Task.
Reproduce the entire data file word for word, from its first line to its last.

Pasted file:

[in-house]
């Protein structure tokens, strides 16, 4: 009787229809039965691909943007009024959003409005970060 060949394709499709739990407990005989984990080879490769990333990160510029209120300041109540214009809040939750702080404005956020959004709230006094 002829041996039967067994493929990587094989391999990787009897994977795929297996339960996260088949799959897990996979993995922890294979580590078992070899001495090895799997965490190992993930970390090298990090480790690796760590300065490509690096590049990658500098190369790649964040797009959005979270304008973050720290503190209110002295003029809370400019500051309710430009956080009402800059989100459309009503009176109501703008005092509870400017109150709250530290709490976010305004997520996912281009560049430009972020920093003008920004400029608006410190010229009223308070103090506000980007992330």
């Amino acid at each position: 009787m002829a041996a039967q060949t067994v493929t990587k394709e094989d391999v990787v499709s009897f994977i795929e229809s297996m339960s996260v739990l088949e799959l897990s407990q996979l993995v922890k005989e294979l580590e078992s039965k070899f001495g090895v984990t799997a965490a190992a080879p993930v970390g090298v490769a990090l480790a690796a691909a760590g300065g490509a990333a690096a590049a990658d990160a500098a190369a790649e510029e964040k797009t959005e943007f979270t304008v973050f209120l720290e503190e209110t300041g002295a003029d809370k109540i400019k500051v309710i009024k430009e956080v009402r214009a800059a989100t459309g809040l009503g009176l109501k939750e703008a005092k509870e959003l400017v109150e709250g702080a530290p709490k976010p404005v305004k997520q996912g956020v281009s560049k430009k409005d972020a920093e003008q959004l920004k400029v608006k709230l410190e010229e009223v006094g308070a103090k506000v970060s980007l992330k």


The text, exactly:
[in-house]
């Protein structure tokens, strides 16, 4: 009787229809039965691909943007009024959003409005970060 060949394709499709739990407990005989984990080879490769990333990160510029209120300041109540214009809040939750702080404005956020959004709230006094 002829041996039967067994493929990587094989391999990787009897994977795929297996339960996260088949799959897990996979993995922890294979580590078992070899001495090895799997965490190992993930970390090298990090480790690796760590300065490509690096590049990658500098190369790649964040797009959005979270304008973050720290503190209110002295003029809370400019500051309710430009956080009402800059989100459309009503009176109501703008005092509870400017109150709250530290709490976010305004997520996912281009560049430009972020920093003008920004400029608006410190010229009223308070103090506000980007992330």
């Amino acid at each position: 009787m002829a041996a039967q060949t067994v493929t990587k394709e094989d391999v990787v499709s009897f994977i795929e229809s297996m339960s996260v739990l088949e799959l897990s407990q996979l993995v922890k005989e294979l580590e078992s039965k070899f001495g090895v984990t799997a965490a190992a080879p993930v970390g090298v490769a990090l480790a690796a691909a760590g300065g490509a990333a690096a590049a990658d990160a500098a190369a790649e510029e964040k797009t959005e943007f979270t304008v973050f209120l720290e503190e209110t300041g002295a003029d809370k109540i400019k500051v309710i009024k430009e956080v009402r214009a800059a989100t459309g809040l009503g009176l109501k939750e703008a005092k509870e959003l400017v109150e709250g702080a530290p709490k976010p404005v305004k997520q996912g956020v281009s560049k430009k409005d972020a920093e003008q959004l920004k400029v608006k709230l410190e010229e009223v006094g308070a103090k506000v970060s980007l992330k």